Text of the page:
Book and CD-Rom
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Concern about the relative under-achievement of black students is not just an English phenomenon. Researchers in the US have for many years documented the achievement gap between black and white students. In the US, dropout rates, exclusions and poor test scores are most marked among African American and Latino students.
Race equality and cultural diversity have never enjoyed such prominence in this country. This is due not only to the well-publicised failure of sections of the ethnic minority community to achieve their potential and the high rate of exclusion, but more importantly to the publication of the McPherson report into the circumstances surrounding the murder 10 years ago of the black teenager Stephen Lawrence.
The report's findings, that the Metropolitan Police force was institutionally racist and that other police forces and institutions including schools were also likely to exhibit the characteristics of institutional racism, prompted a heated nationwide debate which led to the Race Relations (Amendment) Act 2000. This places specific responsibilities on schools to produce written race equality policies detailing how they will promote race equality in every aspect of their work.
The policy puts the spotlight on every function of the school that might directly or indirectly advance or hinder the progress of ethnic minority students. In essence, schools are charged with demonstrating that they are not acting against the interests of any sections of their community. The Act also requires schools to be proactive in promoting policies that will remove the wide discrepancies in the performance of highest and lowest achievers.
Given the urgency of schools delivering effective race equality policies, Complementing Teachers will be welcomed by all teachers and officials.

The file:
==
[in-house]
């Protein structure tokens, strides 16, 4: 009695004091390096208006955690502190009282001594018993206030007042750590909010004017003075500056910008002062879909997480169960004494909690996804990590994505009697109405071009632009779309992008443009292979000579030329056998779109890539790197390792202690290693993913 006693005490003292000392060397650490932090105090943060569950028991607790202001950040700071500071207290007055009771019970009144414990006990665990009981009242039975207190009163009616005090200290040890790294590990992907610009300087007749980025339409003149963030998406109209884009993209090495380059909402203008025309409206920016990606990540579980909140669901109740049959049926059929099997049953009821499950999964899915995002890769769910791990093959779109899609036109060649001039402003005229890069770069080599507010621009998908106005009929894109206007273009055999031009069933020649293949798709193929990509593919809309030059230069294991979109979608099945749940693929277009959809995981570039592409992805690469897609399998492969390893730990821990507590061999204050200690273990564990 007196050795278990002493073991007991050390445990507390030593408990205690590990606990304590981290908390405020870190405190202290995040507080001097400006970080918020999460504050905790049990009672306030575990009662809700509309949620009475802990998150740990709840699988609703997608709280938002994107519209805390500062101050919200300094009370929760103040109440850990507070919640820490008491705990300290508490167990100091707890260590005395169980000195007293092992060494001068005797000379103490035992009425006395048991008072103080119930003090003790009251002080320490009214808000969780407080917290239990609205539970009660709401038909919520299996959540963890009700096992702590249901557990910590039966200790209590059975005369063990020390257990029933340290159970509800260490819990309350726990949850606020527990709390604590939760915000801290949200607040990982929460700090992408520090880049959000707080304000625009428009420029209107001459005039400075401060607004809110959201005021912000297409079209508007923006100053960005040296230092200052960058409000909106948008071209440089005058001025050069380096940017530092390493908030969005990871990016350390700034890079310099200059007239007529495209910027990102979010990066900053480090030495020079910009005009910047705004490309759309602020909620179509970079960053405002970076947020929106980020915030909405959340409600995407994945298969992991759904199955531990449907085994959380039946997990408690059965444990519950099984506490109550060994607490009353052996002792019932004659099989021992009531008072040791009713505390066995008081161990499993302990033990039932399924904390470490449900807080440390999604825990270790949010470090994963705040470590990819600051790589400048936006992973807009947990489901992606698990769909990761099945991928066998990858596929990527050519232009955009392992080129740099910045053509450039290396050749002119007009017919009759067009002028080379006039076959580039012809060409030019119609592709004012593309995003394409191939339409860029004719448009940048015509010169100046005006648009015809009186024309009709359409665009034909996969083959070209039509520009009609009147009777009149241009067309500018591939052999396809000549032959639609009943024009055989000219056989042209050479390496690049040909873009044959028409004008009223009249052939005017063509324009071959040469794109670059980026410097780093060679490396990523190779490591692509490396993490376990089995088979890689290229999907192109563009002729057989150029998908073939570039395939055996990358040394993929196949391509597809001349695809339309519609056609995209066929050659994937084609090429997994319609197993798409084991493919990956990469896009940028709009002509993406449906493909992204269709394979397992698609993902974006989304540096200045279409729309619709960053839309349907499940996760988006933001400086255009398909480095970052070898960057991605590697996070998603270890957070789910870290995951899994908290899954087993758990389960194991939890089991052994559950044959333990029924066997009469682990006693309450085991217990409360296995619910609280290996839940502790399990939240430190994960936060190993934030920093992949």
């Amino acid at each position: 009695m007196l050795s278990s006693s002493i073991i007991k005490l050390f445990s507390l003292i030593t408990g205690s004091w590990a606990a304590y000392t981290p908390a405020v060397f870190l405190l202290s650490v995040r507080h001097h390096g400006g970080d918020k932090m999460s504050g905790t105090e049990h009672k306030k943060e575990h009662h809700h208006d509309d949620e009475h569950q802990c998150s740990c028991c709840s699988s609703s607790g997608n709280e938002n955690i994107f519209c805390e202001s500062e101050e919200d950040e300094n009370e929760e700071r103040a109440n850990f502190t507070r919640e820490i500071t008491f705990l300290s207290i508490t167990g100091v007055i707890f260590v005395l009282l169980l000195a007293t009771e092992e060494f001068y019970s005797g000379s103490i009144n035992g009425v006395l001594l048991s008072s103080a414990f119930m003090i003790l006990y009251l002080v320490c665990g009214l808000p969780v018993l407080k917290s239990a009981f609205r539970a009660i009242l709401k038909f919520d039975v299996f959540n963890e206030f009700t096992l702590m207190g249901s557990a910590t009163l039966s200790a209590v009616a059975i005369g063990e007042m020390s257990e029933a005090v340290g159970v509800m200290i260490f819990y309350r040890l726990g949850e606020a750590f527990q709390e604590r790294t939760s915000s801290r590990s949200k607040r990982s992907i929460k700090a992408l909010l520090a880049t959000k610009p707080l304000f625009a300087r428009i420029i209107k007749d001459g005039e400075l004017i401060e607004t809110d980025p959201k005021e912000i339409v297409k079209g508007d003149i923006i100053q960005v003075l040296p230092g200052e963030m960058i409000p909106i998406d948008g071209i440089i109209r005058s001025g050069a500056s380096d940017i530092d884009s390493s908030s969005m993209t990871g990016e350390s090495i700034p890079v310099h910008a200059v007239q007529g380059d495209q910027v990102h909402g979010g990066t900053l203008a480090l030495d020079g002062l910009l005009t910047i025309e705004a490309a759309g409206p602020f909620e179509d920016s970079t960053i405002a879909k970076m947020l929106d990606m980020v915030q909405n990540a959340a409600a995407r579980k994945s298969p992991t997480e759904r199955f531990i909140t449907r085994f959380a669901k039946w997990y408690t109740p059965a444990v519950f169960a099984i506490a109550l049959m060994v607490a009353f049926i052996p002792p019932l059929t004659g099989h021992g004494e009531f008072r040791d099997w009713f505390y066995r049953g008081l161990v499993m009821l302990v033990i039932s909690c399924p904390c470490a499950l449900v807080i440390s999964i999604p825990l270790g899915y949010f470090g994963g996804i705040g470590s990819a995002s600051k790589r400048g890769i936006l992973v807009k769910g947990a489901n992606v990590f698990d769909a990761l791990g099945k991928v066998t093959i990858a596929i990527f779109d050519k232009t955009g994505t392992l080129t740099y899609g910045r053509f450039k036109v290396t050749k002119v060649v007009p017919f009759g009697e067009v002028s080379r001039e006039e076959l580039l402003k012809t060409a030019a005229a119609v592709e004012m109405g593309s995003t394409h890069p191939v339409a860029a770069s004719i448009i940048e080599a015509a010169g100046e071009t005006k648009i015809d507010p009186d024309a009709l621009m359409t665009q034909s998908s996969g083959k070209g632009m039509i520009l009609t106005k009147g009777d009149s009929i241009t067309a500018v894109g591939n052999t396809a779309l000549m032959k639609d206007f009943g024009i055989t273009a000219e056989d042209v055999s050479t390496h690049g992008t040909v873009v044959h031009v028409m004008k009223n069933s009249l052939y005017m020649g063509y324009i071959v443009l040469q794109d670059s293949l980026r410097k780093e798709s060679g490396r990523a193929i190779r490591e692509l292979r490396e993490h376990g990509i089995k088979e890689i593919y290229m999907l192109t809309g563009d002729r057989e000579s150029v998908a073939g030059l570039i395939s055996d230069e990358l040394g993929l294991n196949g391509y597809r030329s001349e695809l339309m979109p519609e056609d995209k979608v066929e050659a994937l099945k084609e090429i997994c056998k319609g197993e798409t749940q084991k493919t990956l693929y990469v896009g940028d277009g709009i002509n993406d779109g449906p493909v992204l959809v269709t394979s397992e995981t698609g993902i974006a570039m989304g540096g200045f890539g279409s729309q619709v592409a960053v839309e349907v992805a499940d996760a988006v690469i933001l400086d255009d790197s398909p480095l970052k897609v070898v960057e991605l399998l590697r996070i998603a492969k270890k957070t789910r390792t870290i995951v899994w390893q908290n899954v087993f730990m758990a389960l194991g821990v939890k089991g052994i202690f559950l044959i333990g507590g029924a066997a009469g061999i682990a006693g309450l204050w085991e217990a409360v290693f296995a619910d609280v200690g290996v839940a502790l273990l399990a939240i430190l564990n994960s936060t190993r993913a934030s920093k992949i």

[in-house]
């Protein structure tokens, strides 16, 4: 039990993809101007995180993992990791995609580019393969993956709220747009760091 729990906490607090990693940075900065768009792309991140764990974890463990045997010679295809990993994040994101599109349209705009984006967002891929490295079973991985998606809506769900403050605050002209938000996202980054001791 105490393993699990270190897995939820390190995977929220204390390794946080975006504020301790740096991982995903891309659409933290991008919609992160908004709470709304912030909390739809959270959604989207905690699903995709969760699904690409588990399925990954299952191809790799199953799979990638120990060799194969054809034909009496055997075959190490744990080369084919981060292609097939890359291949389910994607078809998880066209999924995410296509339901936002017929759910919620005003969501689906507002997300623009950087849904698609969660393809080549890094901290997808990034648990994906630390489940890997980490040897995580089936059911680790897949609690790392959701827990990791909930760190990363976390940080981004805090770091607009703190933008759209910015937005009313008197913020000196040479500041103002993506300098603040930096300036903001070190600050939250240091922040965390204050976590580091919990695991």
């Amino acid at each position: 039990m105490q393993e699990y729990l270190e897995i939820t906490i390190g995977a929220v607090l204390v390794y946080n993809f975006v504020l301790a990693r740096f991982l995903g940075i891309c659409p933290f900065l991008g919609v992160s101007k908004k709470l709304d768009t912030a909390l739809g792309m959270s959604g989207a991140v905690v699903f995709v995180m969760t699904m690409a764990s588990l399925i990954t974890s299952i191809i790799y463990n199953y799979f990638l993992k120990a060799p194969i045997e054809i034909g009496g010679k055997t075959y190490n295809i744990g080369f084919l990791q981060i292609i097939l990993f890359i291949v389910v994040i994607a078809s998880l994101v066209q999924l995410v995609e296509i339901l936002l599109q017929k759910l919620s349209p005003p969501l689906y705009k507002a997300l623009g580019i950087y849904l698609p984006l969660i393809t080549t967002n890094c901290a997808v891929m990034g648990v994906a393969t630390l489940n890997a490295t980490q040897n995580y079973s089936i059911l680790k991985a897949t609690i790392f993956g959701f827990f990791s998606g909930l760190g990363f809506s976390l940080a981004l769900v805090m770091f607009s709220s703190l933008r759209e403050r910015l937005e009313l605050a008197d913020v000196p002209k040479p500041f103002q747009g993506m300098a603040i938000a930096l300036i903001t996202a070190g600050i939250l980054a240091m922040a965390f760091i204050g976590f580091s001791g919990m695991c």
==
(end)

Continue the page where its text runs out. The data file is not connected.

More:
Parents should also find it helpful in gaining a fuller understanding of what should be happening in our schools as a result of the Act.
This extremely well researched book offers an excellent range of practical advice, with strong links to the national curriculum and strategies at all key stages. The authors recognise the pivotal role of the head and leadership team in ensuring not only that there is genuine commitment, but also that robust structures are in place to underpin the agreed policy.
There is much useful guidance on leadership and governance; teaching and learning strategies; working with refugees; asylum-seekers; Gypsy and traveller children and schools with limited numbers of ethnic minority students. The impressive section dealing with national curriculum subjects includes resource material and exemplar lesson plans. Teachers will find this section particularly helpful if they haven't had the opportunity to think about how the national curriculum can be used to support race equality and awareness-raising. The final section on support information is invaluable in providing a wealth of guidance on highly relevant areas such as the statutory framework.
Although there is much to praise in this publication, there are inevitable omissions. The crucial role played by parents and carers and the wishes of young people themselves are not addressed. These important factors must be considered when discussing achievement and under-achievement.
William Atkinson is head of Phoenix High School, west London